The Los Angeles Police Department has released additional footage of the moments surrounding Keenan Anderson's death on January 3.
Anderson, a cousin of Black Lives Matters co-founder Patrisse Cullors, was the father of a six-year-old child, and was employed as a teacher for the last eight years.
A resident of Washington, D.C., he was visiting family in the area for the holidays when the incident occurred as he was driving in Venice and became involved in a collision.
As he was speaking with police officers, they claim that he appeared to be under the influence. As officers spoke with Anderson, he suddenly ran from the area, causing them to chase him on foot. When they finally caught up with him, officers allege that he was resisting their efforts.
It was then that they used a stun gun, bodyweight, firm grips and joint locks to assist in their handcuffing of Anderson. He also had his ankles hobbled to prevent him from running again.
He was tased six times, according to Los Angeles Police Chief Michel Moore. He was pronounced dead later the same day at a nearby hospital.
After public outcry, as well as calls to release additional footage from the Los Angeles Police Protective League, Moore ordered the release of the additional footage on Monday.
Both sides argue that the new video supports their cause.
Attorneys for Anderson's family say that the footage shows that officers should have shown more restraint, while the police union maintains that the video shows them doing jus that.
"Take some deep breaths for me," an officer can be heard saying in the new footage, as Anderson shouts, "Please help me!"
As Anderson continues to evade the officer's request to sit on the sidewalk, instead walking into the middle of the street, the officer's tone quickly changes as he yells for Anderson to get on his stomach.
"That first officer switched all of the sudden from guardian to warrior," said Carl Douglas, the Anderson family attorney. "Those are the instructions you are not supposed to give when you are aware that someone is in the midst of some kind of mental crisis. It doesn't matter if it's emotional distress, mental illness, alcohol or drugs."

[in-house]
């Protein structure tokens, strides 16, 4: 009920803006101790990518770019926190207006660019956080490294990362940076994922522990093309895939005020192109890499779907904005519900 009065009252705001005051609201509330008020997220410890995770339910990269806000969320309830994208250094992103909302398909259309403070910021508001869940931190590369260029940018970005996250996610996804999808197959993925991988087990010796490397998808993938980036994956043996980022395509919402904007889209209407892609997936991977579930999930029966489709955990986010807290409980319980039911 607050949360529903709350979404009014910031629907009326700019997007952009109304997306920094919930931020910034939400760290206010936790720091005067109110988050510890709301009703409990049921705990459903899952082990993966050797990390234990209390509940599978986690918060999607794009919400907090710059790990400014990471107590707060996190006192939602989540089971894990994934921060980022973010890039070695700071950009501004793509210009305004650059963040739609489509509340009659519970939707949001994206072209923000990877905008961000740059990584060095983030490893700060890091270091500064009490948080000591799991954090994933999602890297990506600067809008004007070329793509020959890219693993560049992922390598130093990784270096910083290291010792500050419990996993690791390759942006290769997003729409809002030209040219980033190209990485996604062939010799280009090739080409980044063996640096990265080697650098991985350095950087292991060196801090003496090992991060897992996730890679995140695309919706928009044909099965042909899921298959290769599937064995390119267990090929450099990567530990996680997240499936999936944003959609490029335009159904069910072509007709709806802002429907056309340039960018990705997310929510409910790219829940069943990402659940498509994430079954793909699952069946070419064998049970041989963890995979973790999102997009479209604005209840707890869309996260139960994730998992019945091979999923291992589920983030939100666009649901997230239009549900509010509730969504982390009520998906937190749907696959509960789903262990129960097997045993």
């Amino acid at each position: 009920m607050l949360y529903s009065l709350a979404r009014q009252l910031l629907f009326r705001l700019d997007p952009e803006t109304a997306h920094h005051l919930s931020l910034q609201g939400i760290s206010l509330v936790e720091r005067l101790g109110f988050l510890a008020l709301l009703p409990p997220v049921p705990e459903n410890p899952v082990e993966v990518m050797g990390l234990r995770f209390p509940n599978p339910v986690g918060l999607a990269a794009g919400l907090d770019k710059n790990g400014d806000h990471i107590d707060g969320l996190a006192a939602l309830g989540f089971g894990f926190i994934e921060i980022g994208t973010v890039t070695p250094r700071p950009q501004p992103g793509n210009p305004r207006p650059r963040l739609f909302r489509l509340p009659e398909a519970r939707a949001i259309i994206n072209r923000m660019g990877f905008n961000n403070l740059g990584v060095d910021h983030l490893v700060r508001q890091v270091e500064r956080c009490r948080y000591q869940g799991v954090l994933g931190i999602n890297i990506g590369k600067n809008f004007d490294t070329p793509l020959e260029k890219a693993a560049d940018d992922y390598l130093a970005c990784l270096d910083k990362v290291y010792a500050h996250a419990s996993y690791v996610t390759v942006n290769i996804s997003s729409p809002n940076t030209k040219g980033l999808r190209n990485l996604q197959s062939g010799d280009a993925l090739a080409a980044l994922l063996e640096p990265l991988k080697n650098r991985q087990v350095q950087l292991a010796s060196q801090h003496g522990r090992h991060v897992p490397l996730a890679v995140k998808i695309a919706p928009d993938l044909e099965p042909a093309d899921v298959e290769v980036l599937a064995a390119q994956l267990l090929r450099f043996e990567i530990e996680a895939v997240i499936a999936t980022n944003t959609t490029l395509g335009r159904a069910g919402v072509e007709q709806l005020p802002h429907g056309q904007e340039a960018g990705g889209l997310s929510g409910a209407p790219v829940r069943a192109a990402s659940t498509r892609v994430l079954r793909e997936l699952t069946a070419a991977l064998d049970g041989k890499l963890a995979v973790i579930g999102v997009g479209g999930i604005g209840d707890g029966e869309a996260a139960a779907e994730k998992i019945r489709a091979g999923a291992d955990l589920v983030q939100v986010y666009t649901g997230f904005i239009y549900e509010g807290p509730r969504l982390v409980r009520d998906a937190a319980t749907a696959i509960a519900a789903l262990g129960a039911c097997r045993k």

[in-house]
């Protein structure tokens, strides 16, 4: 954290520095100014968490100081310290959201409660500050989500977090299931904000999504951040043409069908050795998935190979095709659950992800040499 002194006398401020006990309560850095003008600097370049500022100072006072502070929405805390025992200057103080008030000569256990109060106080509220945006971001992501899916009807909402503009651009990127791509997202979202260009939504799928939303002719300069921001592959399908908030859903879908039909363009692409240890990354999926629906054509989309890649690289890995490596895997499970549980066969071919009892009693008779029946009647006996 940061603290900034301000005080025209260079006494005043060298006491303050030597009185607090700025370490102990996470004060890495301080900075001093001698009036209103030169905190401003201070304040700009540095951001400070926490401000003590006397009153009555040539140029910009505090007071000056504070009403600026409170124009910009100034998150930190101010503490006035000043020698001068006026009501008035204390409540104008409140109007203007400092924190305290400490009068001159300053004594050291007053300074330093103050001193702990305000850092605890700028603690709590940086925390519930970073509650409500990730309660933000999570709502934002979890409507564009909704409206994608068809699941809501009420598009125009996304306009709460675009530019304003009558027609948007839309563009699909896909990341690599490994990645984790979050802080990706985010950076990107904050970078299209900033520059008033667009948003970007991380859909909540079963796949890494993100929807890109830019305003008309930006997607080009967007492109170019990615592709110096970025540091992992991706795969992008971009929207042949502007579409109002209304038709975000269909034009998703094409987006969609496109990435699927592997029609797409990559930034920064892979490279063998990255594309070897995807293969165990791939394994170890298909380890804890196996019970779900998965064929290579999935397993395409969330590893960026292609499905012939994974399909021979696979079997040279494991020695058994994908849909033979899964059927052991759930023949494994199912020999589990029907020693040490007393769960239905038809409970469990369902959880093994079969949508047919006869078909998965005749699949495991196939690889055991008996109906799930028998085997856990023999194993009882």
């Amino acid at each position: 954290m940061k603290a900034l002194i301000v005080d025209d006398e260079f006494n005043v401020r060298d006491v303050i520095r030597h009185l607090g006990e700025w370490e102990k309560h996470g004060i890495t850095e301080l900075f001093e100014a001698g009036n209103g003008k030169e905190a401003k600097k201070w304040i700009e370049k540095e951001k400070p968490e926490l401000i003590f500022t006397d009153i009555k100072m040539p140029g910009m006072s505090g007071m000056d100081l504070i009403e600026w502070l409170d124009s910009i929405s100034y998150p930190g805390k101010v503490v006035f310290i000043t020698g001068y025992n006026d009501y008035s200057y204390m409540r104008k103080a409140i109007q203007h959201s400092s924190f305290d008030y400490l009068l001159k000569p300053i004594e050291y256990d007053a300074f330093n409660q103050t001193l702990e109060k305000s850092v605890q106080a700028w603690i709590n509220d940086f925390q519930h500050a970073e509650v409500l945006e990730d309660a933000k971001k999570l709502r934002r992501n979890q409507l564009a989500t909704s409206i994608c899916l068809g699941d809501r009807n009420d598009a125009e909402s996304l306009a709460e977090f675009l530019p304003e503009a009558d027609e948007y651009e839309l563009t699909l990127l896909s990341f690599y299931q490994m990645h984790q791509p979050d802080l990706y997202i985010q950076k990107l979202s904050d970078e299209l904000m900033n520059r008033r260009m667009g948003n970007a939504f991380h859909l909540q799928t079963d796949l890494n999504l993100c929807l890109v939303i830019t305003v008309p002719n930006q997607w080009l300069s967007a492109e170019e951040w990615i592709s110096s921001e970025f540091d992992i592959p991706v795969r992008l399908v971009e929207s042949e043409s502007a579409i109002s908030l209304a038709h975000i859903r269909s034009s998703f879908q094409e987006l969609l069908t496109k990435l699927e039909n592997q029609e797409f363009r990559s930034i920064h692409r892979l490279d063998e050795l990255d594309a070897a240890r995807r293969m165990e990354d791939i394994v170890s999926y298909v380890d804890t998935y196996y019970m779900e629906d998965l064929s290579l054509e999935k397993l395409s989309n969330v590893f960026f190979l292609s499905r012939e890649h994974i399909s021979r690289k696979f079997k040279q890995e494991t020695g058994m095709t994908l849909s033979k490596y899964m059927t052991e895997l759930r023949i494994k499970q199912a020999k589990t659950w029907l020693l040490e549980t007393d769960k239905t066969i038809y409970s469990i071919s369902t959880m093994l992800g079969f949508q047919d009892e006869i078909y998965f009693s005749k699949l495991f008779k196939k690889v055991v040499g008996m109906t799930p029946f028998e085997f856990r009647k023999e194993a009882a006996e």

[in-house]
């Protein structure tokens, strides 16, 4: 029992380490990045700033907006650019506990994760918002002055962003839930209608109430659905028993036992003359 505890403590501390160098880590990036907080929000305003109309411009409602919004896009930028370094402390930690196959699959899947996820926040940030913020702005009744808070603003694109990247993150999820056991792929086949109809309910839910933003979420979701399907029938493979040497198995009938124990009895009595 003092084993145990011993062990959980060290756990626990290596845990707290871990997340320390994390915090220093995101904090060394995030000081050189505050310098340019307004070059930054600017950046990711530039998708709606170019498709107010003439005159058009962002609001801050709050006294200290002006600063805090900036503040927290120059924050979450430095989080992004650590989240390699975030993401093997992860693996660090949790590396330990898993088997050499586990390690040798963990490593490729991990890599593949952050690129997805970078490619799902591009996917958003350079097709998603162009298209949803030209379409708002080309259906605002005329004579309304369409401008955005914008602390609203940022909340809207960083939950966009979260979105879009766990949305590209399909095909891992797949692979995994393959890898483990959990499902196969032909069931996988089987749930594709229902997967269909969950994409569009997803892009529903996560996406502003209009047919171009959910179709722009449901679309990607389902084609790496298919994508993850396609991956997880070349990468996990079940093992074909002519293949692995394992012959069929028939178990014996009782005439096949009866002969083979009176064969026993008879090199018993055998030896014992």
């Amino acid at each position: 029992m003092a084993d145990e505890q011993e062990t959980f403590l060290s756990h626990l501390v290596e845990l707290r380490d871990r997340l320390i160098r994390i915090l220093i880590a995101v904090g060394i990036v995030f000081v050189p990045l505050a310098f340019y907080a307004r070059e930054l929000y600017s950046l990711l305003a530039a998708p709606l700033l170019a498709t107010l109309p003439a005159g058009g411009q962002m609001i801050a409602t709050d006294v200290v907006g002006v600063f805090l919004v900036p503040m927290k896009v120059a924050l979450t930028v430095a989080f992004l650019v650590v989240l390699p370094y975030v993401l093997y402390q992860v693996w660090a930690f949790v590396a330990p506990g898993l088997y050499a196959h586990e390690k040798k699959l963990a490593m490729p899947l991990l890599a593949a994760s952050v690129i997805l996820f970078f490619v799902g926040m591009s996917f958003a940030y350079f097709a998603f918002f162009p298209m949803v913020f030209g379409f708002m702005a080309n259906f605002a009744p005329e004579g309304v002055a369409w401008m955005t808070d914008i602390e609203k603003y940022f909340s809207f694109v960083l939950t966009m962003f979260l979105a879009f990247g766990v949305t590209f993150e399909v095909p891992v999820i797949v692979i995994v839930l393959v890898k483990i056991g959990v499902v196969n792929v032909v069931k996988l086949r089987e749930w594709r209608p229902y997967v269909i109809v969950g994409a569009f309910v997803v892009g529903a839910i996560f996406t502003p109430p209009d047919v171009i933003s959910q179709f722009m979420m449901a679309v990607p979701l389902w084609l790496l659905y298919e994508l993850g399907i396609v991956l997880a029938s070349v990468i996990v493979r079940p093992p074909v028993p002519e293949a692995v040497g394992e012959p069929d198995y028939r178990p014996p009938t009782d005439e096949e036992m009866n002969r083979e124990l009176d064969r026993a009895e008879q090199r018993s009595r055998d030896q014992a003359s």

While an official cause of death still has yet to be announced, officers say that Anderson had cocaine and marijuana in his system.
"I think that when toxicology reports come out, it's gonna be exactly what happened — he's definitely high on cocaine, which we already know, but we don't know the amount yet, which i'm sure was very high, and I'm sure that's gonna be a contributing factor into his death," said Jamie McBride, with the LAPPL. "Now, any loss of life is tragic, but let's look at this — it wasn't the officer who was high on cocaine, it wasn't the officer who tried to flee a traffic accident, it wasn't the officer who tried to carjack somebody — it was Mr. Anderson. It was Mr. Anderson's actions that caused the officer's reactions."
The incident is one of three fatal "use of force incidents that, all which occurred within two days of each other across Los Angeles County.
Friends and family membersto remember Anderson on Jan. 14, at the same intersection where the incident took place. In the days since, his family has , worth $50 million.
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